War Service Cross, II Class Cross (for women, 1917-1918)
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The Cross was originally founded by Grand Duke Friedrich Wilhelm as a general award to recognize Officers, Non-Commissioned Officers, and enlisted men for meritorious actions during the War of 1870-1871.
On July 27, 1905, it was determined that the Cross could be issued to combatants and non-combatants.
The Cross for Combatants featured a light blue ribbon, with a red and green stripe along each exterior edge.
The Cross for Non-Combatants featured a red ribbon, with a white and green stripe along each exterior edge.
The Cross features two possible obverse inscriptions, “TAPFER UND TREU” and “FÜR TAPFERKEIT.” The latter was conferred upon individuals of royal personage and is very rare.
On August 11, 1914, the Silver Cross was renewed by Grand Duke Adolf Friedrich VI and was conferred upon Officers, Non-Commissioned Officers, soldiers, and military officials who demonstrated bravery and merit during the First World War.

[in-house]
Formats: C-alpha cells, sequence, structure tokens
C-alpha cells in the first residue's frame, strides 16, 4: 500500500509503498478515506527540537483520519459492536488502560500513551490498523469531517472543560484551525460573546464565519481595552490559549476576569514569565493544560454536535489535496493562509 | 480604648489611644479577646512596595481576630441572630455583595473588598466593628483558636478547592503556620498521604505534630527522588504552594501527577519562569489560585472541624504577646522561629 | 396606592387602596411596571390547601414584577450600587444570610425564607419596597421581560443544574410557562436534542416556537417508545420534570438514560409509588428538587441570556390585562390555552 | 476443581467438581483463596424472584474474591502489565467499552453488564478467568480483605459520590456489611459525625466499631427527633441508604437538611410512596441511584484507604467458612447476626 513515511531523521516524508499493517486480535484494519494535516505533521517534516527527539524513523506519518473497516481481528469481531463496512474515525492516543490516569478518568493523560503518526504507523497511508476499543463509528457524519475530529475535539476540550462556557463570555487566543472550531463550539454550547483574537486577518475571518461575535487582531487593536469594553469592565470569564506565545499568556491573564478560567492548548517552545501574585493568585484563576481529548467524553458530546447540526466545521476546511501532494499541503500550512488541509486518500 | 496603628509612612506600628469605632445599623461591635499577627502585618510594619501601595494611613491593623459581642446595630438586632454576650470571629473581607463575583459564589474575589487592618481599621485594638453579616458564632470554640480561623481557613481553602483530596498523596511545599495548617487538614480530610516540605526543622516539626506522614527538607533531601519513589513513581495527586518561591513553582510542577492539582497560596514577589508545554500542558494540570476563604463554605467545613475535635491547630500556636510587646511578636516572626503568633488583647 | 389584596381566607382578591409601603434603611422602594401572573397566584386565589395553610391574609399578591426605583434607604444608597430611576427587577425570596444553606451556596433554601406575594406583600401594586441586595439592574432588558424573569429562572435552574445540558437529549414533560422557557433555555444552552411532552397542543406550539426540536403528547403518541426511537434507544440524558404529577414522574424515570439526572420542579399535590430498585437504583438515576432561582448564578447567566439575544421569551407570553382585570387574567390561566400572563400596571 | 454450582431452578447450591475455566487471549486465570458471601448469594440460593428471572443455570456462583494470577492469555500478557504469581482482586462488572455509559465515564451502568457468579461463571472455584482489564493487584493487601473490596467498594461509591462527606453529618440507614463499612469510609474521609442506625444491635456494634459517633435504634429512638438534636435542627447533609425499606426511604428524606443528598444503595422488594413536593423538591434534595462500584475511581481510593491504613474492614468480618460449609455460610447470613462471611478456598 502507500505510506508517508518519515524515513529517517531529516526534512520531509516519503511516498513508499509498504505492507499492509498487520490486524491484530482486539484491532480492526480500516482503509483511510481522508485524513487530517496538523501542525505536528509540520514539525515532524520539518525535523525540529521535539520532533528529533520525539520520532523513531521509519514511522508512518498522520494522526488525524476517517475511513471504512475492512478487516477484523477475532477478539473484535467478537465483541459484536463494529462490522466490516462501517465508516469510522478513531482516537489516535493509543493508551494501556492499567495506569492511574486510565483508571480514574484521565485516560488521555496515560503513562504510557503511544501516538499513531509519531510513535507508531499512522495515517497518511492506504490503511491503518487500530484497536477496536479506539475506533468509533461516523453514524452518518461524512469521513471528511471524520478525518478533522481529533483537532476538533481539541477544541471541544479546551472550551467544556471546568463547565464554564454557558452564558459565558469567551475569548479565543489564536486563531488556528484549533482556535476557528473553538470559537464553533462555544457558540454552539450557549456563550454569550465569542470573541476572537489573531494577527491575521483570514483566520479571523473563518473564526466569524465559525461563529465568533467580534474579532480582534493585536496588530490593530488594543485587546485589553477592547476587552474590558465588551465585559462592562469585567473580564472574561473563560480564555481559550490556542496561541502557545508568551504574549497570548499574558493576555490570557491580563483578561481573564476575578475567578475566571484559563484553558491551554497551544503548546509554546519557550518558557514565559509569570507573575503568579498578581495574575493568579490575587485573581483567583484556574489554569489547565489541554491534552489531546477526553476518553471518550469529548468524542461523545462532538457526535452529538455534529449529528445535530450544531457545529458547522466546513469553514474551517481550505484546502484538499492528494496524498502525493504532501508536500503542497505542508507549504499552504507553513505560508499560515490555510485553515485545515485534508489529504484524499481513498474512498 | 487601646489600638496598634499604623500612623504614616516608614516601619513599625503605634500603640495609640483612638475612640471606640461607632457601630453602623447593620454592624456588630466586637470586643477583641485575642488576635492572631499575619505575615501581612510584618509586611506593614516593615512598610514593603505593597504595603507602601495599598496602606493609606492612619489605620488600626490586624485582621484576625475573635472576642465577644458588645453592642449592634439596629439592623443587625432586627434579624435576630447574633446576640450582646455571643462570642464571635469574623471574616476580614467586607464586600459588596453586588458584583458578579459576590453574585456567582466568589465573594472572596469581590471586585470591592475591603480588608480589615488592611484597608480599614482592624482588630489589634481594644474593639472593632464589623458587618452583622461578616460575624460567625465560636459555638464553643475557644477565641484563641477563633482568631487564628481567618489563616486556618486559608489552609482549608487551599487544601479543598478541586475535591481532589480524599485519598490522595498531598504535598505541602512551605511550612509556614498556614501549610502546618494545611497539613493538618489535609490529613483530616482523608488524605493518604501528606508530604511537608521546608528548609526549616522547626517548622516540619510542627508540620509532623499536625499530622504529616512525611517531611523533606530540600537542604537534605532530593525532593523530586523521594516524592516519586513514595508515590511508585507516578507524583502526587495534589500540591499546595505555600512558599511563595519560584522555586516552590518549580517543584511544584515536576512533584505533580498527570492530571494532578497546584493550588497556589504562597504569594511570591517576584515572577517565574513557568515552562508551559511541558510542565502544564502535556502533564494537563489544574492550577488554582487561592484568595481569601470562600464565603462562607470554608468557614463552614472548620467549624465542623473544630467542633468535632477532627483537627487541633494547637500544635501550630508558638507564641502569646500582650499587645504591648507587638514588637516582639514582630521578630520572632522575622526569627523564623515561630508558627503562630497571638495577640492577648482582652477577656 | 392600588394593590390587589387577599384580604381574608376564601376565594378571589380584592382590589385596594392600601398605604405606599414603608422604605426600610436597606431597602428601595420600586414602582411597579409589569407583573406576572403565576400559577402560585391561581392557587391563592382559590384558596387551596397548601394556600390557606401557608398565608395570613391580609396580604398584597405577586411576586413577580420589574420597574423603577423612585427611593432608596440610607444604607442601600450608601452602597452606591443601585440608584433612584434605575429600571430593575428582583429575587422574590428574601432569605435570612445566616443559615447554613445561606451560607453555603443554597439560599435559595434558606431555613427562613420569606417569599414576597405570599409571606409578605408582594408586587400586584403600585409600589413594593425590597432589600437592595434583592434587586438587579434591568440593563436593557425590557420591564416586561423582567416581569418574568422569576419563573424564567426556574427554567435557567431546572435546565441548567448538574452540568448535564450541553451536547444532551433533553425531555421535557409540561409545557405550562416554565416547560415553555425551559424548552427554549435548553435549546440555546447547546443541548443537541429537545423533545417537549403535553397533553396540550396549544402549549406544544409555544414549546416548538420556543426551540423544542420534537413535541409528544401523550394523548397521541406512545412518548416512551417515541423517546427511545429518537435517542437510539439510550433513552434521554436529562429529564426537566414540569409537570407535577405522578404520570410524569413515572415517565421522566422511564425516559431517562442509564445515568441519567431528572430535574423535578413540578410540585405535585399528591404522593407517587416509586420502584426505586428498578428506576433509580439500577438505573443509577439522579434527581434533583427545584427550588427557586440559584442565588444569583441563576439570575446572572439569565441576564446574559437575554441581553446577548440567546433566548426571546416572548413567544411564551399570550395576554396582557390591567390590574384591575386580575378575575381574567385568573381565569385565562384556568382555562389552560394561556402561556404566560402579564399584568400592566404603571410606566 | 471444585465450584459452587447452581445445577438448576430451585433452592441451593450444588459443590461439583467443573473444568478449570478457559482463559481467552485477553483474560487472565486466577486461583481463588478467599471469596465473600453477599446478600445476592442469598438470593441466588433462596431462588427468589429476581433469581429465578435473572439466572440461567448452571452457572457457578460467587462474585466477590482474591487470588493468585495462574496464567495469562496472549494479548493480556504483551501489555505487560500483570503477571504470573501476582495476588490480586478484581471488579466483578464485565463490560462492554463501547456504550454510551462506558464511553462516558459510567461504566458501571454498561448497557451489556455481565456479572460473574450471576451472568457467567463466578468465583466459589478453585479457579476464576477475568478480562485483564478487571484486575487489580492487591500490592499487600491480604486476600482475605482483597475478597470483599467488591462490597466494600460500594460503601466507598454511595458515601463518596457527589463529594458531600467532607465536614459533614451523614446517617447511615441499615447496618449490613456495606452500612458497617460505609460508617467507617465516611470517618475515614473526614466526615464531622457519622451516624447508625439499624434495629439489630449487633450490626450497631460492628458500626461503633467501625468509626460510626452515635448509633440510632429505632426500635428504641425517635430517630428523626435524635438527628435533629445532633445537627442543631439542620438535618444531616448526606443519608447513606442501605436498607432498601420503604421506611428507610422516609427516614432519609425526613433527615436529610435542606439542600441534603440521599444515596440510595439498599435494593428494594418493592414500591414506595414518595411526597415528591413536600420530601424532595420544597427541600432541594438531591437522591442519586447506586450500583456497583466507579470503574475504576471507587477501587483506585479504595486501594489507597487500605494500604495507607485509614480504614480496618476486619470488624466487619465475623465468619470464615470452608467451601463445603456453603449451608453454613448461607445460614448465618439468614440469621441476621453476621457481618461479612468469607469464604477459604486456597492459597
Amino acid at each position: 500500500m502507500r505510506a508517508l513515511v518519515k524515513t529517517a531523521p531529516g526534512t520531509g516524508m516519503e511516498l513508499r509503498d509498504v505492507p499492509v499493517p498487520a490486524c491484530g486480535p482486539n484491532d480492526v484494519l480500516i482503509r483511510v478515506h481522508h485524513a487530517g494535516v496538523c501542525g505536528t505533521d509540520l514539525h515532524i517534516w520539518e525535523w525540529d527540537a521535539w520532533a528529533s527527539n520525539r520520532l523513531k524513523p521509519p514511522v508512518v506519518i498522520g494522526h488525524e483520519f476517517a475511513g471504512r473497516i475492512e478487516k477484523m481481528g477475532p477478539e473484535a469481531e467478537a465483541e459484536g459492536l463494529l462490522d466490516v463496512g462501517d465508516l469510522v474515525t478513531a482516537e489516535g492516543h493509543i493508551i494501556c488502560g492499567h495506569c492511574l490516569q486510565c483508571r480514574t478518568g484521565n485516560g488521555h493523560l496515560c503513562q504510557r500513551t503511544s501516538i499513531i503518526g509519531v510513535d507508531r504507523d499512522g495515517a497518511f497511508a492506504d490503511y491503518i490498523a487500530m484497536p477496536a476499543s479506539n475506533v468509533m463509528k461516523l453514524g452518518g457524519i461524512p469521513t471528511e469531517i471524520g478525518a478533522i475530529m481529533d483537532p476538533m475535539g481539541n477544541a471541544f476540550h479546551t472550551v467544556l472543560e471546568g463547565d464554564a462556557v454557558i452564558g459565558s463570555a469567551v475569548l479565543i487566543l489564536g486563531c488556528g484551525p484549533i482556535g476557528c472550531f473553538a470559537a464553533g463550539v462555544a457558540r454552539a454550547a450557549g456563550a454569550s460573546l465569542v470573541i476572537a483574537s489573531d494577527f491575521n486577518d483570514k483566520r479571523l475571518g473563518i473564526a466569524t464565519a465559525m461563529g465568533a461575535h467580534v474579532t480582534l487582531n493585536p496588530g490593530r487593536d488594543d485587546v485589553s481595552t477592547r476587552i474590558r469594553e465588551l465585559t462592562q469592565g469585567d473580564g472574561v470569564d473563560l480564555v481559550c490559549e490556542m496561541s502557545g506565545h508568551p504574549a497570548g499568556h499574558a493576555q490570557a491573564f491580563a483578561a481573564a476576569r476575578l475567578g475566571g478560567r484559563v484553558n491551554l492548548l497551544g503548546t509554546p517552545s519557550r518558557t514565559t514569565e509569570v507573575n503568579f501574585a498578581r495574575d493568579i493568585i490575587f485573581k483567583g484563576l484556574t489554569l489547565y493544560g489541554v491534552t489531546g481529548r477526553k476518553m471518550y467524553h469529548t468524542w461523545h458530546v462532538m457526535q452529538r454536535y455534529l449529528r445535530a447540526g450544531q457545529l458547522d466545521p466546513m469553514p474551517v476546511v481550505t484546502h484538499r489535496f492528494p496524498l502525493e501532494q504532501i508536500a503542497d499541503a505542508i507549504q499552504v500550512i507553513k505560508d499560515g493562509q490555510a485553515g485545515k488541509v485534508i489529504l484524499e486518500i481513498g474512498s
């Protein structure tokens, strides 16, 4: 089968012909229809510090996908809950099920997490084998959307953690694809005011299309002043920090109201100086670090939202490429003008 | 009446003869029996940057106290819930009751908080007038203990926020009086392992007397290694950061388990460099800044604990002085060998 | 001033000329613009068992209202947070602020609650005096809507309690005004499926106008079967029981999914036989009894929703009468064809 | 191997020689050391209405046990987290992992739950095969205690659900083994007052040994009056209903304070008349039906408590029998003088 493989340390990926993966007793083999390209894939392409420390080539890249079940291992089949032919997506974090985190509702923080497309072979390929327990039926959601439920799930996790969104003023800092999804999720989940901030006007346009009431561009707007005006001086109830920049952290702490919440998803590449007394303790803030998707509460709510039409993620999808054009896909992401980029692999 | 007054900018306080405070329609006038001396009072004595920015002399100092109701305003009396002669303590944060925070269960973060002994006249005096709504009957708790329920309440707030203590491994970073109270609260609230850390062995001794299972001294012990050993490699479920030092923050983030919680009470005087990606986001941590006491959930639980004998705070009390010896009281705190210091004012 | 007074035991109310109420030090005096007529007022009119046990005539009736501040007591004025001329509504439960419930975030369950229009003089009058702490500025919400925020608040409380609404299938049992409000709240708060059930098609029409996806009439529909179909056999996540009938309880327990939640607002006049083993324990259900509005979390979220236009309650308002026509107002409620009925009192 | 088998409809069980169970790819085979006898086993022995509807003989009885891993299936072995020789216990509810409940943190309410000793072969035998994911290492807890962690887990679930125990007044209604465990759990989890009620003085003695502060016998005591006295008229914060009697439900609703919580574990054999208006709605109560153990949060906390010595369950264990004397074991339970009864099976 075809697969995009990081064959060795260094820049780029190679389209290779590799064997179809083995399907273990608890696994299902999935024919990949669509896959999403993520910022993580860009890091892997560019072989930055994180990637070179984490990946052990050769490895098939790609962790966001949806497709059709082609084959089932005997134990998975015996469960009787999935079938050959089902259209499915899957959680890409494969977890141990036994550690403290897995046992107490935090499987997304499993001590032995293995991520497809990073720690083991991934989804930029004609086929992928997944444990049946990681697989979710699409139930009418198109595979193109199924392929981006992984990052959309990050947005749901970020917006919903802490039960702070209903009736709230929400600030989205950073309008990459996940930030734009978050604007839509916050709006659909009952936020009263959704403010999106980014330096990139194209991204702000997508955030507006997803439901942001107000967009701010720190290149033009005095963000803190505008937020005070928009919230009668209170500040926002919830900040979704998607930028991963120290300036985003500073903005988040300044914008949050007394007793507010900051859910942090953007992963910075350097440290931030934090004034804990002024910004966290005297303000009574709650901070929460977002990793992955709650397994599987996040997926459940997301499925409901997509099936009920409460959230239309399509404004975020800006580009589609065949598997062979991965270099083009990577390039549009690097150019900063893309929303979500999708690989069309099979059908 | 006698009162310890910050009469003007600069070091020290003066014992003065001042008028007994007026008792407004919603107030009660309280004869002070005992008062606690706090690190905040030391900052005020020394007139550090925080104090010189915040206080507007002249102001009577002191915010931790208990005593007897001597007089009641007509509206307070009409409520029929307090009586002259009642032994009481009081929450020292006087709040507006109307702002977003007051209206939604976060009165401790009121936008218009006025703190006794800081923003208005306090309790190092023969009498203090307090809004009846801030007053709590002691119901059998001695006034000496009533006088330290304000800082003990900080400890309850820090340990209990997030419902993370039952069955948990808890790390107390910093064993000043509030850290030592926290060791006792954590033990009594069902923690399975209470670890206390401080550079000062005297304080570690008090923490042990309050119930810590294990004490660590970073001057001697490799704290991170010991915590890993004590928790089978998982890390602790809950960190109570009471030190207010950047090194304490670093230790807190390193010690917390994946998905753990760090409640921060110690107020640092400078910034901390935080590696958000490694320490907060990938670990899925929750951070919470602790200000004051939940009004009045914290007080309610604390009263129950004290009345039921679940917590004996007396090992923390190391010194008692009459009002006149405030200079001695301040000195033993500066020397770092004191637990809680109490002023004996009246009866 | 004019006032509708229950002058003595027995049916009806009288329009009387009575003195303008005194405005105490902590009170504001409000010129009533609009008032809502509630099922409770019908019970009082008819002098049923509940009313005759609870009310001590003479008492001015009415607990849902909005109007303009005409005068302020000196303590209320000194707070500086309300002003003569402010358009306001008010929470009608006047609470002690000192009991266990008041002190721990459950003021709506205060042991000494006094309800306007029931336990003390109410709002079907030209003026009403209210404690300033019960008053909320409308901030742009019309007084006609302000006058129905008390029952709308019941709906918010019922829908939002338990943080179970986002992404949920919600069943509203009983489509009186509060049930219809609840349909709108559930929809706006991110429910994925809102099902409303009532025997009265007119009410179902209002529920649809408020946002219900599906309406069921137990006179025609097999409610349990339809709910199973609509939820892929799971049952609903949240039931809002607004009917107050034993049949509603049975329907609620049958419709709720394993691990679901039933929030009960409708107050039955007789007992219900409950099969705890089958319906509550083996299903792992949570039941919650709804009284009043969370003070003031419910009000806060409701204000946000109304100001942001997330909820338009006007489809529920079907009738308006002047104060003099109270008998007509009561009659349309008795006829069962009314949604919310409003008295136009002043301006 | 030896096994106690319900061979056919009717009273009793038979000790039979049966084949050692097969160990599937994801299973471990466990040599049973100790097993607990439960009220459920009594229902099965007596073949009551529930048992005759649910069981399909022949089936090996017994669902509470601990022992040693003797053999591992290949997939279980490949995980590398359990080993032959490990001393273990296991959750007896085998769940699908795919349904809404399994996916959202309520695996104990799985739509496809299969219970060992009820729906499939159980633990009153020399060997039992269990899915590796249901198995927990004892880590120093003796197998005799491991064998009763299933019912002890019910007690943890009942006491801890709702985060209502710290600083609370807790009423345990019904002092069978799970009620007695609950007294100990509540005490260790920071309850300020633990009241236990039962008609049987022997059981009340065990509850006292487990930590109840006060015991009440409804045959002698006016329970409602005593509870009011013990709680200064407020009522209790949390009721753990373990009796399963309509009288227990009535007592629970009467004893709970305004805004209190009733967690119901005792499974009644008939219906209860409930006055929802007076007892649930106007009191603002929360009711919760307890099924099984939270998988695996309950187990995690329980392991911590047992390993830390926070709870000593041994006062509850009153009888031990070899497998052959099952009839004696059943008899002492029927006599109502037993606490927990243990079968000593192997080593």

On January 1, 1915, the I Class Cross (pinback) was introduced and was conferred upon Officers, Non-Commissioned Officers, and soldiers who performed repeated acts of bravery in the face of the enemy.
The Previously instituted Silver Cross became the II Class Award.
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